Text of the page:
“It was an accident!� – How can you prepare your property for accidental damage?

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Landlord Insurance

As a landlord your property is likely to be one of your
biggest assets, so protecting it from accidental damage is paramount.  A broken window or overflowing bath could
spell disaster for a landlord, not to mention drain their time and money.
Reducing the risk of accidental damage in your property with a few simple steps
can help to keep your property running smoothly.

Unfortunately, when letting out your property accidents can,
and do, happen. Even in the event of property damage that is caused by your tenants,
it remains the landlord’s responsibility to pay for, and rectify these issues.
With this in mind, it is imperative that landlords purchase a comprehensive
landlord insurance policy to cover them in the event of accidental damage to
their property and look for ways to minimise accidental damage occurring in the
first place.

What is accidental

Accidental damage is property damage caused suddenly by
something that is not just unforeseen, but also unintentional. ‘Damage’ is
defined, and applied
by the Financial Services Ombudsman, as related not only to physical damage but
also takes into consideration ‘loss of function’. This relates to part of the
property that is now unable to perform its everyday function as a result of
this accidental damage.

of accidental damage can include:

  • A ball being unintentionally kicked through a window
  • A nail piercing a water pipe when trying to hang a picture
  • A tap being inadvertently left running
  • Falling through the ceiling when inspecting the loft space
    in a property

landlord insurance policy covering accidental damage protects against just that
– an accident. Landlords should be sure to check their landlord insurance
policy wording to ensure that they are adequately covered for their personal requirements,
as specific incidents included under accidental damage cover will vary from one
insurer to another.

are a number of things that are not usually covered by accidental damage
insurance, including:

  • Damage caused by pets in the property
  • Damage to contents
  • Damage to the building caused by construction, alteration
    or repair
  • General property wear and tear
  • Defective design or workmanship

What is malicious
property damage?

is important to establish and understand the difference between accidental and
malicious damage to your property. Malicious damage refers to any property
damage caused by tenants, or their guests, with intent. It is not to be
confused with general wear and tear which is a natural part of letting out a

of malicious damage can include:

  • Windows and doors that have been intentionally broken
  • Smashed furniture
  • Graffiti on the walls or furniture in the property
  • Arson in the property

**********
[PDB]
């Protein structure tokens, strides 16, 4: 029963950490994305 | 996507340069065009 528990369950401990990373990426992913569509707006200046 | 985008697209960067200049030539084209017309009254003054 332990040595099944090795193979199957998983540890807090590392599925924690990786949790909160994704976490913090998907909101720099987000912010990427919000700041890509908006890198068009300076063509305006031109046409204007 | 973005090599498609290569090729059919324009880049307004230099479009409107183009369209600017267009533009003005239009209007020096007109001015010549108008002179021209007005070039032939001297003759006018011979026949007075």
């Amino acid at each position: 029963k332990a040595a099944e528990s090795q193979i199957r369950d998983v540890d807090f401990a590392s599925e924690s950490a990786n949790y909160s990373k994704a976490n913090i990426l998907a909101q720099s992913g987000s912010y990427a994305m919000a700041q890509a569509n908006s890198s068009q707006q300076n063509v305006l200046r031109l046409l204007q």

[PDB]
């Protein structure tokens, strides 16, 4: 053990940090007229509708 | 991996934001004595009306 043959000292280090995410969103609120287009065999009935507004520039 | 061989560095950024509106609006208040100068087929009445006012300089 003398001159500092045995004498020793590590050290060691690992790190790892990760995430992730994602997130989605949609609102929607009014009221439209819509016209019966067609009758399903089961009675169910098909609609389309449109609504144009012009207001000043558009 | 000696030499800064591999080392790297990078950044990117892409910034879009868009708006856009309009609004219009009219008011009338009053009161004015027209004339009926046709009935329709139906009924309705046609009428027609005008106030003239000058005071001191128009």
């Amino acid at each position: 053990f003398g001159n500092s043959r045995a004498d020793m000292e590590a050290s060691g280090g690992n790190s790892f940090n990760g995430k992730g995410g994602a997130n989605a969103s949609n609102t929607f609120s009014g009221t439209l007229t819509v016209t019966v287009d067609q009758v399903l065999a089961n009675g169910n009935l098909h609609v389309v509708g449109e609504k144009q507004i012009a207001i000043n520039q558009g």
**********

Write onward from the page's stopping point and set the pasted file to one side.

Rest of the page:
For malicious damage to be covered by your insurance provider you will need to be able to provide evidence that the damage was caused with intent. In addition, the damage must be reported to the police to obtain a crime reference number. Hamilton Fraser’s Total Landlord Insurance Premier Policy provides cover for malicious damage by tenants and/or guests providing you with support should the worst happen. 

Accidental damage
claims report

Recent research conducted by Hamilton Fraser Total Landlord Insurance analysed around 5,000 claims over a 10-year period to assess recurring patterns and statistics surrounding property claims, including accidental damage. This vital information can help to inform and advise landlords on how to best protect their property and particular areas of concern.

For example,
Hamilton Fraser found that in 2010 accidental damage accounted for five per cent
of all claims received. However, within six years this figure had more than
doubled to 11 per cent.

In addition,
of note was claim type seasonality whereby it was found that accidental
damage peaks in the summer months when people spend more time at home and
children are away from school. Food for thought when it comes to looking after
your property.

Read the full 10 years of property claims report for more detailed analysis.

How can you reduce
the risk of accidental damage in your rental property?

There will always be an element of risk when letting out
your property. Despite this you can mitigate the risk of accidental damage in
your property by taking certain steps. This includes:

  1. Ensuring you have a comprehensive landlord
    insurance policy

A comprehensive landlord insurance policy will always be a good line of defence against incurring substantial costs as a result of accidental damage in your property. Remember to check the level of cover provided and that you fully understand how your insurer defines accidental damage before agreeing to a policy, as this is often not offered as standard. Learning this the hard way could be extremely costly, but is easily avoided.

Hamilton Fraser’s Total Landlord Premier Insurance policy
includes protection from both accidental and malicious buildings damage caused
by tenants, meaning you can rest assured that any accidental damage caused to
the building will be taken care of.  This
also includes accidental damage to glass and sanitary fittings.

Landlords should also remember that buildings and contents